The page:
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The Scriptorium

All the Way

Two horizons direct our steps. Psalm 119.33

Psalm 119.33-40 (1)

Pray Psalm 119.33.

Teach me, O LORD, the way of Your statutes,
And I shall keep it to the end.

Sing Psalm 119.33.
(Regent Square: Angels from the Realms of Glory)
Teach me, Lord, and help me follow in Your perfect, righteous way!
From my heart I will observe and all Your holy Law obey.
Give me understanding, Jesus: I will keep Your Law always!

Read Psalm 119.33-40; meditate on verse 33.

1. What did the psalmist want God to do?

2. What did he promise?

The ה (he) stanza returns to themes already broached in Psalm 119, both to reprise important subjects and to remind us of things that can cause us to stray from God’s Law.

The psalmist pleads with God to teach Him the way of His statutes. This is most important for two reasons: First, the teaching of God’s Law is neglected, scorned, and ignored by a great many Christian teachers and writers today. Second, there’s always the danger we might think a favorite preacher, teacher, or writer is the one to rely on for truth.

Nope. Only God ca teach us His Word. We need to go to Him, be with Him, commune with Him in prayer as we read and study His Word, and wait on Him to give us understanding. Of course, preachers, teachers, and writers can help. But they do their best work when they guide you into the Word and turn your soul to the Lord (cf. Acts 8.26-35). Look to the guidance of reliable teachers, but only insofar as they lead you into the Presence of the Lord, where the Spirit of God can show you His glory and transform you into the image of Jesus (2 Cor. 3.12-18).

True learning has two ends: First to “keep” what God has taught us. That is, to grow and improve in loving Him and our neighbors (Matt. 22.34-40). Second, to keep such love to the end of your life. Thus a near horizon (the day before us) and a far horizon (what awaits us in the eternal Presence of the Lord) mark the way of the Lord. And there is always more to learn of Him and His Law all the way on our journey.

Treasures Old and New: Matthew 13.52; Psalm 119.162
The beauty of a sunrise or a sunset, although taking place on different horizons, is still breathtaking. “The heavens declare the glory of God…” (Ps. 19.1).

When I plead with God to “Teach me” (Ps. 119. 33), I am imploring Him to declare His glory to me through His Word and through His creation. And in turn, I am promising to keep what He has taught me “to the end” (vs. 33).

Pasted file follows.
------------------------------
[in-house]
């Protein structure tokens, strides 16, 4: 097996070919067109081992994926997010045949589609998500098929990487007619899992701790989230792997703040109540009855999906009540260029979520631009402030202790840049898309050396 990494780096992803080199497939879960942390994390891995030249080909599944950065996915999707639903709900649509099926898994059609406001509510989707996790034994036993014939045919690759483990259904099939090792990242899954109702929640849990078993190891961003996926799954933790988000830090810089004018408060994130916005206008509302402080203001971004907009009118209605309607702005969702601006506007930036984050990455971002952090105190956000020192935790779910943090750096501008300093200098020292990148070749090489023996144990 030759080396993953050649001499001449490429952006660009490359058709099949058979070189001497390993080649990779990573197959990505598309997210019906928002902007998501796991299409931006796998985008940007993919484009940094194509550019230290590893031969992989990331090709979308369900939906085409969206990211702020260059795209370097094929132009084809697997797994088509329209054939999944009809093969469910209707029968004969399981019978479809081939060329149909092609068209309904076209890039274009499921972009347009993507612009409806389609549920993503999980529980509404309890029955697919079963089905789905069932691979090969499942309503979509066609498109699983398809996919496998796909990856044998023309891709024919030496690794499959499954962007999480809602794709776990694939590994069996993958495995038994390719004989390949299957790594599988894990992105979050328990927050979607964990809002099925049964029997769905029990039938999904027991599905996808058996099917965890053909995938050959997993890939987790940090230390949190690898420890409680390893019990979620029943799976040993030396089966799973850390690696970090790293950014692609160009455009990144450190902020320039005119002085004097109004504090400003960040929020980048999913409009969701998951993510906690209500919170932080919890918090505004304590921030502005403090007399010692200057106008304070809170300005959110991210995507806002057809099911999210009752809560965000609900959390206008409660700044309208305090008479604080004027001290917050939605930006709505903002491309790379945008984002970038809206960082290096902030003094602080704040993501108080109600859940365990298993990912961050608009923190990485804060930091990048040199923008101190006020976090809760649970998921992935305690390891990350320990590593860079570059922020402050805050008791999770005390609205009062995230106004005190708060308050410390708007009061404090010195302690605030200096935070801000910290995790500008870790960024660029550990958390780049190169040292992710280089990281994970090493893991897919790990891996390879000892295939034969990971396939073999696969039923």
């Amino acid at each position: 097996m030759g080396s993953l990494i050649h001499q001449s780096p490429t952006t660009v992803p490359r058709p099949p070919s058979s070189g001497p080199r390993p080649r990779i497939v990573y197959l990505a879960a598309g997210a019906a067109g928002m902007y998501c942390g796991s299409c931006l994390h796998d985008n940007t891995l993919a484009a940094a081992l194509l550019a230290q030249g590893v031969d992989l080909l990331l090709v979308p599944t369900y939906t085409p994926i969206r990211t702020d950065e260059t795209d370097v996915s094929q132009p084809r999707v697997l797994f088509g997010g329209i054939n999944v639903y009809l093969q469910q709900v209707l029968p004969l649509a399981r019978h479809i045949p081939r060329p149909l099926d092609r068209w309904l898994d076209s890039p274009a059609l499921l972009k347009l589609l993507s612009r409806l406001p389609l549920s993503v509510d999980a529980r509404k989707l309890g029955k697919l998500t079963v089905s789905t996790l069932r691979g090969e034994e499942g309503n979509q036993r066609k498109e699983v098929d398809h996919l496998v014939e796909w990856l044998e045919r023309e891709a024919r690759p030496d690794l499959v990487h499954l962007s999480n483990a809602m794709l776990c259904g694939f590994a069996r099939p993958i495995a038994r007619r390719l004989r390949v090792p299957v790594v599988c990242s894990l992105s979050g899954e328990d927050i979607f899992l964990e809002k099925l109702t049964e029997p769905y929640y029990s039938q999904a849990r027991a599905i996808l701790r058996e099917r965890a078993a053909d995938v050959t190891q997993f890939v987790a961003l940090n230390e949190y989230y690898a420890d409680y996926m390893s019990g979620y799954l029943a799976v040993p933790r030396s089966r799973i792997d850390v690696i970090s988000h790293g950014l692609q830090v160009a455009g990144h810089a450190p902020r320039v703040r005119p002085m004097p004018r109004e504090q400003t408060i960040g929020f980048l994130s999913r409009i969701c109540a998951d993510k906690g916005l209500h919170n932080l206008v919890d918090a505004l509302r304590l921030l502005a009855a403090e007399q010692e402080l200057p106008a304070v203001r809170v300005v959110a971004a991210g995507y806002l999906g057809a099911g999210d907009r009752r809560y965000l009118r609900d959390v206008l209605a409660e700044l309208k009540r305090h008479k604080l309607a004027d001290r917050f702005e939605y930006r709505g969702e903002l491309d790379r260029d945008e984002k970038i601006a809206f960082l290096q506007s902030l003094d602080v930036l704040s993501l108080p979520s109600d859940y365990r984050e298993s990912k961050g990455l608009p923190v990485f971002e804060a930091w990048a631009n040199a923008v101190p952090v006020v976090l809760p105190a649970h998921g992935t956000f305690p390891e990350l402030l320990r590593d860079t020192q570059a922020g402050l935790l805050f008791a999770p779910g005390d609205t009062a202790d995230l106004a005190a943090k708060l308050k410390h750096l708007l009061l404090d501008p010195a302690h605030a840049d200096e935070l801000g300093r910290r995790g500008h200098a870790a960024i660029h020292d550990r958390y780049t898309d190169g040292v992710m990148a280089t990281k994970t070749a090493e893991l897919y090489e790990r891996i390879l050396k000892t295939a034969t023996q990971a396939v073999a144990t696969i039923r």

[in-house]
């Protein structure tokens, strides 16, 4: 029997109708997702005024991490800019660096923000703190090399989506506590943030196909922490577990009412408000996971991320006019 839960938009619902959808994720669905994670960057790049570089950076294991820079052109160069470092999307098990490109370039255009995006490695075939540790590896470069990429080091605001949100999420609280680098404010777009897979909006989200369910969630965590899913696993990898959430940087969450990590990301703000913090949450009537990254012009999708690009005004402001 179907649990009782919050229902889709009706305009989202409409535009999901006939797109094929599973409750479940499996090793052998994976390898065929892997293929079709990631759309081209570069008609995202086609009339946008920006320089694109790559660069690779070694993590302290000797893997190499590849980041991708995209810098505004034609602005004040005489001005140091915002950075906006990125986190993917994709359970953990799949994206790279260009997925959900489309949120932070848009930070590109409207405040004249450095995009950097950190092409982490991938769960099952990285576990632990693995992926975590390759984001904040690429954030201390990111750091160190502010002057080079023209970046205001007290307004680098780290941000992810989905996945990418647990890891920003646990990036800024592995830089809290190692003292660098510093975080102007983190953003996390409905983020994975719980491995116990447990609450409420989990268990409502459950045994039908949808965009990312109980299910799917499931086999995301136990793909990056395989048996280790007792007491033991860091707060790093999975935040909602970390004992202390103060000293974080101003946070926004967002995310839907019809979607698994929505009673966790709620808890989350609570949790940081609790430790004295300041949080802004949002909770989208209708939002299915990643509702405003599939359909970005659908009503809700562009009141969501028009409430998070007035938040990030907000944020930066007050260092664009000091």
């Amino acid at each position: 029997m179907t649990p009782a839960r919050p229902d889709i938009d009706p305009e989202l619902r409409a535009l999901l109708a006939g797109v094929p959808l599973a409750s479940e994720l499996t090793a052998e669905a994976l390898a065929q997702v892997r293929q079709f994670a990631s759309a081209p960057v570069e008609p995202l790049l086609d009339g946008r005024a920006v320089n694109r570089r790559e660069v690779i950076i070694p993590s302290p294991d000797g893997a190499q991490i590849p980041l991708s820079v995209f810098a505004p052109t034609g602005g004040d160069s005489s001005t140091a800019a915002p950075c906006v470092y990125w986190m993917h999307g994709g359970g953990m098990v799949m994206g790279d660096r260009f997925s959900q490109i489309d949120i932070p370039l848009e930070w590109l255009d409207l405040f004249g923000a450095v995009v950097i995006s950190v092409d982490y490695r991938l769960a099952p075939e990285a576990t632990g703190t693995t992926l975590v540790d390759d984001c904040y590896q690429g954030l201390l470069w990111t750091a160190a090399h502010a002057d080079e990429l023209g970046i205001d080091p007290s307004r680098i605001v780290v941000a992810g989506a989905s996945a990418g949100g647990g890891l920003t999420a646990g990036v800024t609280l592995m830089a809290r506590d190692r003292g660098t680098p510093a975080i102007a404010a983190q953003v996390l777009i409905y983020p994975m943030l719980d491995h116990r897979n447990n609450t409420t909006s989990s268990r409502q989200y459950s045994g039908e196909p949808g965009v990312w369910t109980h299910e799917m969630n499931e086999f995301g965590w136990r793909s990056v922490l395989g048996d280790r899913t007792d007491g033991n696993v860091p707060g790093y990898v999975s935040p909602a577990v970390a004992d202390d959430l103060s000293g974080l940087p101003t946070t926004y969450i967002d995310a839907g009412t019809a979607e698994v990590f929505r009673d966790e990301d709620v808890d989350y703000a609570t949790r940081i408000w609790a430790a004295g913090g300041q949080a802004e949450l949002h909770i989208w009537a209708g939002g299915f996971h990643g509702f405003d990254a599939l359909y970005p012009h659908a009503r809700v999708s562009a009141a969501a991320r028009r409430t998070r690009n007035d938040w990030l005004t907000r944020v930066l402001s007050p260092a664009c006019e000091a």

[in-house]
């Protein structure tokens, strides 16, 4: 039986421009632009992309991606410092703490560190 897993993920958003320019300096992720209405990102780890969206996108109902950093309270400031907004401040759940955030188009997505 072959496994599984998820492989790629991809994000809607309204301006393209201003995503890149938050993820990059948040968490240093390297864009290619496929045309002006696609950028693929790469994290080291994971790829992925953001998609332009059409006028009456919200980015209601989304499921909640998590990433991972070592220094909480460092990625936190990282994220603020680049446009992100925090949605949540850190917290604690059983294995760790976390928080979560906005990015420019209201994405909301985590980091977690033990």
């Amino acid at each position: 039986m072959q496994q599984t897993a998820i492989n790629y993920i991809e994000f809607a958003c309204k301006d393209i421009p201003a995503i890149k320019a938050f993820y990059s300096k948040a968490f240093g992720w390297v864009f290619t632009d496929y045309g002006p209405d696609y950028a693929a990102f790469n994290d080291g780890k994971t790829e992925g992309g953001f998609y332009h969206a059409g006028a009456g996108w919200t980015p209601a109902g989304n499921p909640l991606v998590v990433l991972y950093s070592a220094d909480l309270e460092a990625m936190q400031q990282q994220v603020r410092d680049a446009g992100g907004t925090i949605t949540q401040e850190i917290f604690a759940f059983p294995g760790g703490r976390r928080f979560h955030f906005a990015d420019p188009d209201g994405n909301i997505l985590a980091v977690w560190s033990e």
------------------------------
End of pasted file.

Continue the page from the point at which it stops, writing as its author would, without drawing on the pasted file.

That is a vow. And making a vow, or a promise to God is not something we should do lightly:
“If a man  makes a vow to the LORD, or swears an oath to bind himself by some agreement, he shall not break his word; he shall do according to all that proceeds out of his mouth” (Num. 30.2).
“When you make a vow to the LORD your God, you shall not delay to pay it; for the LORD your God will surely require it of you, and it would be sin to you” (Deut. 23.21).
“When you make a vow to God, do not delay to pay it; for He has no pleasure in fools. Pay what you have vowed – better not to vow than to vow and not pay” (Eccl. 5.4, 5).
“Offer to God thanksgiving, and pay your vows to the Most High” (Ps. 50.14).
“…I will pay You my vows, which…my mouth has spoken when I was in trouble” (Ps. 66.13, 14).

Indeed. We have asked God to do something for us. Maybe we were in trouble when we asked. Maybe we just long to be more like Jesus and so have asked Him to teach us how to do it. Either way, we have made a bit of a bargain with the Lord. You do this, please, and then I will do that. “You teach, I’ll do and obey to the end.”

Jesus encourages us to stay the course of our bargain with these words: “But hold fast what you have till I come. And he who overcomes, and keeps My works until the end, to him I will give power over the nations – He who has an ear, let him hear what the Spirit says to the churches” (Rev. 2.25, 26, 29).

Kept to the end. He keeps us, we keep His Word.

As our dear granddaughter, Reagan, said loudly as a little girl at the end of a church service, “That’s all we do!”

For reflection
1. What is a vow? Should we make vows? Why or why not? If we make them, why must we keep them?

2. What do we mean by saying there are “two horizons” in our journey along the Lord’s way? Why is each important?

3. What’s on your “near horizon” for today? How will you stay in the Lord’s way?

Teach me thy statutes, not the mere words, but the way of applying them to myself. God, by his Spirit, gives a right understanding. But the Spirit of revelation in the word will not suffice, unless we have the Spirit of wisdom in the heart. God puts his Spirit within us, causing us to walk in his statutes. Matthew Henry (1662-1714), Commentary on Psalm 119.33

Pray Psalm 119.36, 37.
Pray that God will help you to covet Him and His Word only, and that He will guard your heart from straying into sin as you walk in His way today.

Sing Psalm 119.36. 37.

(Regent Square: Angels from the Realms of Glory)
To Your holy testimonies, turn my heart, O gracious Lord.
Let me covet nothing worthless; my delight is in Your Word.
O revive me! O revive me, in Your way, most holy Lord!

T. M. and Susie Moore

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Except as indicated, all Scriptures are taken from the New King James Version. © Copyright 1982 by Thomas Nelson, Inc. Used by permission. All rights reserved. For sources of all quotations, see the weekly PDF of this study. All psalms for singing are from The Ailbe Psalter (Williston: Waxed Tablet Publications, 2006), available by clicking here.

T.M. Moore

T. M. Moore is principal of The Fellowship of Ailbe, a spiritual fellowship in the Celtic Christian tradition. He and his wife, Susie, make their home in the Champlain Valley of Vermont.
Books by T. M. Moore

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